THE LOOP — Commuters hoping to board a northbound purple line train today at Merchandise Mart were shocked to find one car inaccessible because of the bad behavior of a fellow passenger. The rider, an unknown man described as being “one of those Loop bros,” had taken up the entire train car with his Jansport backpack.
“I saw him getting on at Clark and Lake and as soon as he wedged his way into the door I thought ‘oh boy, here we go,’” said Wilt Hamberlin, 53, a clerk at City Hall, “and when he started to sit down I thought ‘kid, you’d better not!’ but he did, he put his backpack down on the seat next to him and took up the entire car. I ran, but some people weren’t so lucky.”
“I hate when people do that, it’s so rude,” said Natasha Pollo, 38, an office manager returning from work. “There are elderly people and expectant mothers on this train who’d like to sit down, and many of them were crushed to death.”
Many passengers who tried to board the train car being occupied by the backpack found they couldn’t get past the wall of polyester fabric. The CTA has tried to curb this behavior in the past with PSAs reminding people “Your Backpack Didn’t Pay a Fare” and “Packed Backpack? Don’t Be Wack, Have Tact Where Space Lacks, Mac,” but with ridership still down, bad behaviors are on the rise and there’s little the CTA can do.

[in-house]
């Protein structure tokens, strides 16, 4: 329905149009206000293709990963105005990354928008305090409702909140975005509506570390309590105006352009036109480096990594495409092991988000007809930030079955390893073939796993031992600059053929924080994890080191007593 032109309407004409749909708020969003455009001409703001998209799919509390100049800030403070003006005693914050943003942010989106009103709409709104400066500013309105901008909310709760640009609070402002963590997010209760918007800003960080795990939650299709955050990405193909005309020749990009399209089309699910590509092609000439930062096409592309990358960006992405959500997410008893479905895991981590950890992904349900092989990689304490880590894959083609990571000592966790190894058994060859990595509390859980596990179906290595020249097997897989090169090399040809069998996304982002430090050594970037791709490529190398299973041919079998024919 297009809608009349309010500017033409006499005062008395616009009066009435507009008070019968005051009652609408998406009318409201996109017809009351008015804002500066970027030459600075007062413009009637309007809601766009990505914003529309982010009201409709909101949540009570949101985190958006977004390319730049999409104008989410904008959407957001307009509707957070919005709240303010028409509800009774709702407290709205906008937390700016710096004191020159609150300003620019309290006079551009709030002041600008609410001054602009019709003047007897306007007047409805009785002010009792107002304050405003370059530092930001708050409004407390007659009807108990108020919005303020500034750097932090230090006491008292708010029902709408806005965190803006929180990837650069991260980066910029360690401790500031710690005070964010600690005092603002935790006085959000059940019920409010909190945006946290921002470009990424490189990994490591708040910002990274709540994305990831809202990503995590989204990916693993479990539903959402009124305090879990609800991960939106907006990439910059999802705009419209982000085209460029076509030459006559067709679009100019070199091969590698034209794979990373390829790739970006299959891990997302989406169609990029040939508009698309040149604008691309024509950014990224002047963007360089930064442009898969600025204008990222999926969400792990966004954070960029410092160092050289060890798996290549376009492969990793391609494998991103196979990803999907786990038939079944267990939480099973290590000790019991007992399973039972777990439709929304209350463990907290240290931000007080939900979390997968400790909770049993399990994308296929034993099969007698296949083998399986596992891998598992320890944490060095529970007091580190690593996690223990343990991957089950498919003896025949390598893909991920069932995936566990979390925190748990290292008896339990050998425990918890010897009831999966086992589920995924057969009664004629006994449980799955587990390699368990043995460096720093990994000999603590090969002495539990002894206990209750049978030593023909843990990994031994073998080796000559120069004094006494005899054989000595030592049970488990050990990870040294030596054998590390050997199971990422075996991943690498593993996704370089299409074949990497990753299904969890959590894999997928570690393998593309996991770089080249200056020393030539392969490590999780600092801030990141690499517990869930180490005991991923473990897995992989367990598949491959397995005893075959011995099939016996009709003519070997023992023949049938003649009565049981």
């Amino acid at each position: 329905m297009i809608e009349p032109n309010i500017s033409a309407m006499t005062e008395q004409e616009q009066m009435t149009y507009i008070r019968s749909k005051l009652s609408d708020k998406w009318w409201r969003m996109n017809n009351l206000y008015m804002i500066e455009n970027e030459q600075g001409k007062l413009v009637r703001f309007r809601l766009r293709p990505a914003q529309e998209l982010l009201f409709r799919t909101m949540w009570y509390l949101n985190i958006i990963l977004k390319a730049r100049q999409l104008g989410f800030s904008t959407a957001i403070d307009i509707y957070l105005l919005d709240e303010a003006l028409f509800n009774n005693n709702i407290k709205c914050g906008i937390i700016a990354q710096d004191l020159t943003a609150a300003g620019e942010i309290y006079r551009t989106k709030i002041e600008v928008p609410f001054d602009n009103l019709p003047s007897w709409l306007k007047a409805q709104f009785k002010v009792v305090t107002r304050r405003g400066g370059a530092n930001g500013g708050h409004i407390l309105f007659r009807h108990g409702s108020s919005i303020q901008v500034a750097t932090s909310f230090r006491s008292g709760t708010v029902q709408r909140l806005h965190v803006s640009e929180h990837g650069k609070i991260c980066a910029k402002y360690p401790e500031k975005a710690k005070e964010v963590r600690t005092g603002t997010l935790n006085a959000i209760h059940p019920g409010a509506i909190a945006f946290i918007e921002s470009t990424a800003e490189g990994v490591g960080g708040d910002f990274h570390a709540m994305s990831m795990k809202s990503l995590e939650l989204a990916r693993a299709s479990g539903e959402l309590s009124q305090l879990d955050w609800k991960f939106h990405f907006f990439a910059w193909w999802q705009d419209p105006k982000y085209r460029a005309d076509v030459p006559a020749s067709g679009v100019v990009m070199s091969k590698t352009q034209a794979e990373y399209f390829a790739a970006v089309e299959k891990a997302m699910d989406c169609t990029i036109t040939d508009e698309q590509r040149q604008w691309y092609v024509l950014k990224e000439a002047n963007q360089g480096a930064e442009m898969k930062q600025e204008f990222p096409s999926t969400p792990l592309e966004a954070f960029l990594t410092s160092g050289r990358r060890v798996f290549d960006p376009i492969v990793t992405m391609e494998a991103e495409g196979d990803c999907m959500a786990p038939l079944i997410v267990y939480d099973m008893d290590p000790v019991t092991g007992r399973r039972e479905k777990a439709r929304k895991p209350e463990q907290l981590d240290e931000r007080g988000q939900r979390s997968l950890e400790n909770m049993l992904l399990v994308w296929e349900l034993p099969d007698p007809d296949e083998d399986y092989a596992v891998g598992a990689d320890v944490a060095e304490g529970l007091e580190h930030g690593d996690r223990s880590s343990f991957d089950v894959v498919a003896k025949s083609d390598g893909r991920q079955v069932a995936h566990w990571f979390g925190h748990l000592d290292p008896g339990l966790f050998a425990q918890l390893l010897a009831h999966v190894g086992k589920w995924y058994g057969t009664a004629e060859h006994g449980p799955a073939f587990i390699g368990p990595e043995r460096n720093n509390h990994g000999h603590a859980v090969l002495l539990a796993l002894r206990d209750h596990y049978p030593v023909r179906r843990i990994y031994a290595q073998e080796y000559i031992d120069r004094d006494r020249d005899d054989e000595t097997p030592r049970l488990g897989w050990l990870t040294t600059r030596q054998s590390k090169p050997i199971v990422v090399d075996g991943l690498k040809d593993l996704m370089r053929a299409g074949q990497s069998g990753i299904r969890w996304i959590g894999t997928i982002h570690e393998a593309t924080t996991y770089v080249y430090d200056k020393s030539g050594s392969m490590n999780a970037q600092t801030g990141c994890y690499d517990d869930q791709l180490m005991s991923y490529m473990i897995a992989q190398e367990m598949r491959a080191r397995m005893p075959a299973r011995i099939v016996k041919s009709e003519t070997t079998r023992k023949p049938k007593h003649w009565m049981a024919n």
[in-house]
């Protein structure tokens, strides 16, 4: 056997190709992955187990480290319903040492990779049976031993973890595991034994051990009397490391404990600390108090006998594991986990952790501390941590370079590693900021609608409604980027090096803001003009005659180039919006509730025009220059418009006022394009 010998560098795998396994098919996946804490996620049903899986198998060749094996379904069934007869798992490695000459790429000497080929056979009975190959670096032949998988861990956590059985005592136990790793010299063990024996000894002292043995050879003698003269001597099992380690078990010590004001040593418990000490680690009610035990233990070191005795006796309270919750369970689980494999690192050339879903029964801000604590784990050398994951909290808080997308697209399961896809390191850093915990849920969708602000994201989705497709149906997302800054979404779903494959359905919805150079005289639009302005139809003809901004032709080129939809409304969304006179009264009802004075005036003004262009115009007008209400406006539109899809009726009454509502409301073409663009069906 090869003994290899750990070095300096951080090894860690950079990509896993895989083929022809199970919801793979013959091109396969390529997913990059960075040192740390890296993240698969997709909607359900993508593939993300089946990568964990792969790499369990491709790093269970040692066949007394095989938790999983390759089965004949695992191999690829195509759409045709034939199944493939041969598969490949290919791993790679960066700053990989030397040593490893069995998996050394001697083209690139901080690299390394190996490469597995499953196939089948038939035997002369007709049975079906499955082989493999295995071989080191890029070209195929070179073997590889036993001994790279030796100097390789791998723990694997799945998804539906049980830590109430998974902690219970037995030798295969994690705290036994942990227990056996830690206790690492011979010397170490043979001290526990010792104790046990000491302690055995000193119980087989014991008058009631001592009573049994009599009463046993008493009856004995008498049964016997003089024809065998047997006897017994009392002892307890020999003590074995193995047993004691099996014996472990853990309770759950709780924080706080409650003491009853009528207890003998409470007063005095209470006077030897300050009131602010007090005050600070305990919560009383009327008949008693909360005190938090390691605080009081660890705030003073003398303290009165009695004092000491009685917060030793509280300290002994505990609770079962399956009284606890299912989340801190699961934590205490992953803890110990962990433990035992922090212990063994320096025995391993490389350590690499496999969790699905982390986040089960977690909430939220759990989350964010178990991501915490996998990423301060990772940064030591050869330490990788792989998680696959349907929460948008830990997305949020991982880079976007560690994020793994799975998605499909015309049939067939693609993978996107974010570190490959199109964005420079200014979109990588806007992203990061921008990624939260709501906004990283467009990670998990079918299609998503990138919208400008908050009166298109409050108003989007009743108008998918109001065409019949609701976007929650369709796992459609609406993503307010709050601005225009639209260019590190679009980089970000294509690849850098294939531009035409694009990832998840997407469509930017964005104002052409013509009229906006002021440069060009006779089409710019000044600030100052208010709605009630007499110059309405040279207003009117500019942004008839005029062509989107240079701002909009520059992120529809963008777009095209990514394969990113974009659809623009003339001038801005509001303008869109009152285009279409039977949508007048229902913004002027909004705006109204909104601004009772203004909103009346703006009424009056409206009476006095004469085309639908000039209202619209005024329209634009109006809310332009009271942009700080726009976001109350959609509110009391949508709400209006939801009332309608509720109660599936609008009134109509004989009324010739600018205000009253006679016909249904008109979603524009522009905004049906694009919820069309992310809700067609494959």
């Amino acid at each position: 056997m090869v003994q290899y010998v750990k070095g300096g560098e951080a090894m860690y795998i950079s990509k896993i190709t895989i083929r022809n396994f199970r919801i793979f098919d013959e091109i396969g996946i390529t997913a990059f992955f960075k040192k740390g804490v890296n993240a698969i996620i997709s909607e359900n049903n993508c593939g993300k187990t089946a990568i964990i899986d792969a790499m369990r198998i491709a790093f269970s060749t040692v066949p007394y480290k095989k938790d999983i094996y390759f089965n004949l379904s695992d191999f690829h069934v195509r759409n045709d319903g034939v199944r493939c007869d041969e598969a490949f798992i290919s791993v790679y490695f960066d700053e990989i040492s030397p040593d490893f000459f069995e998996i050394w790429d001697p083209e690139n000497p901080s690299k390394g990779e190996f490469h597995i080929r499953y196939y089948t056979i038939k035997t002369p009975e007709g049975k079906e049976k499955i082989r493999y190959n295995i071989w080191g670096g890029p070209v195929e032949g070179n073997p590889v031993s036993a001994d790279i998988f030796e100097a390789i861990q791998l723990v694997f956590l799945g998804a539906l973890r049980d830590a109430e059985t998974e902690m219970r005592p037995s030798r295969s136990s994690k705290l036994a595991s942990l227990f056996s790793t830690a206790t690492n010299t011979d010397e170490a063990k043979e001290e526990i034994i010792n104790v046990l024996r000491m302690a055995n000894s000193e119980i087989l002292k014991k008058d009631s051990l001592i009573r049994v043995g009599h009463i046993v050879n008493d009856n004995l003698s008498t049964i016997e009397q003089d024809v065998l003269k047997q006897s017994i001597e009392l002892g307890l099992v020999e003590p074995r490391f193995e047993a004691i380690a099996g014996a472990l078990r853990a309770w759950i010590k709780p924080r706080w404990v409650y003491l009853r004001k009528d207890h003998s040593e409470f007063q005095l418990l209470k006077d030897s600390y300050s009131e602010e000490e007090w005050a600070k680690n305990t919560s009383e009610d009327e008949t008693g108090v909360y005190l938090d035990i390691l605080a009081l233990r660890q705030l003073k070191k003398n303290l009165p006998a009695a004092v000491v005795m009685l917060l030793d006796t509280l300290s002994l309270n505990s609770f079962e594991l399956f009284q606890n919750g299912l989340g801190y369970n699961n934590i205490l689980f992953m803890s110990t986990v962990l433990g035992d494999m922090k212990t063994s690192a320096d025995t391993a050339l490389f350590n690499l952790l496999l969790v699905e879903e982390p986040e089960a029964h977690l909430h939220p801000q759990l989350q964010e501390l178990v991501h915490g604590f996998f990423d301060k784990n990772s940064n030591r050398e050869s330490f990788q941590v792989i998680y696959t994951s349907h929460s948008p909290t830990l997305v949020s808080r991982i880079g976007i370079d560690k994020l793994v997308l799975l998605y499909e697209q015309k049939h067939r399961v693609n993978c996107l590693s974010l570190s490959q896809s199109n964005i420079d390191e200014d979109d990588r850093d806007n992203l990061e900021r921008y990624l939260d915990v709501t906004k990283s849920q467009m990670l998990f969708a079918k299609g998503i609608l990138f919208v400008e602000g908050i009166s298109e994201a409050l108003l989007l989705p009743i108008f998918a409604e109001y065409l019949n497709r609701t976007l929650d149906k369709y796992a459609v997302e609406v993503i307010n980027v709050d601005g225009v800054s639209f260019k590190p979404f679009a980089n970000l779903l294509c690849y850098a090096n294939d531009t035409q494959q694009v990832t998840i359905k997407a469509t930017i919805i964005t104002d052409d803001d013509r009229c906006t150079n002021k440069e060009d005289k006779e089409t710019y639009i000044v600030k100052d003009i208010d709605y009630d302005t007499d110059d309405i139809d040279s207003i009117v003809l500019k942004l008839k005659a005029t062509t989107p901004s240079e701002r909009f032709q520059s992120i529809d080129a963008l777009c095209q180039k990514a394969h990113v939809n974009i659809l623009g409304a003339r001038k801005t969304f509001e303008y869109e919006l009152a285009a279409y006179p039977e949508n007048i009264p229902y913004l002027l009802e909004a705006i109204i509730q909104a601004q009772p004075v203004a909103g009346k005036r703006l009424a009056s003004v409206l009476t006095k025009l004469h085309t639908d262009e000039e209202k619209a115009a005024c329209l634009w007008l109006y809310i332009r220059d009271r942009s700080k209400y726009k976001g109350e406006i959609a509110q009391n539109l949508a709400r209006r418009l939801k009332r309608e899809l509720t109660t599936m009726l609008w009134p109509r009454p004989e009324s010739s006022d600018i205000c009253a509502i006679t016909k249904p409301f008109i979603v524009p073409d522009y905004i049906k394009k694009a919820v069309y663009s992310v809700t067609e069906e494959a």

“We know it’s an irritation when someone has taken up an entire train car with their backpack, bike, or stroller.” said Ben Titmouse, a director of customer relations for the CTA, “especially when those items take up a volume of space that defies everything we know about physics.”
“Personally, I advise people to be direct but polite with their fellow passengers. Don’t be afraid to say ‘Excuse me sir, you’re crushing my legs, could you please stop? I like my legs, many say they are my best features.’ It’s all about communication.”
“That little dipshit had no idea what he was doing,” said Hamberlin, “selfish people like that never do. We could have yelled at him till the cows came home or his backpack forced all the air out of our lungs, wouldn’t have made a difference. He was wearing those damn little ear-pods. He couldn’t hear the screams!”
Our investigative reporter for Chicago Genius Herald tracked down the backpack wearer as he attempted to shove his backpack through the door of a three-flat walkup in Lakeview. According to the backpack wearer, the backpack was vital for him to bring on the train, as it contained his lunch (eaten during his break at work) and a water bottle.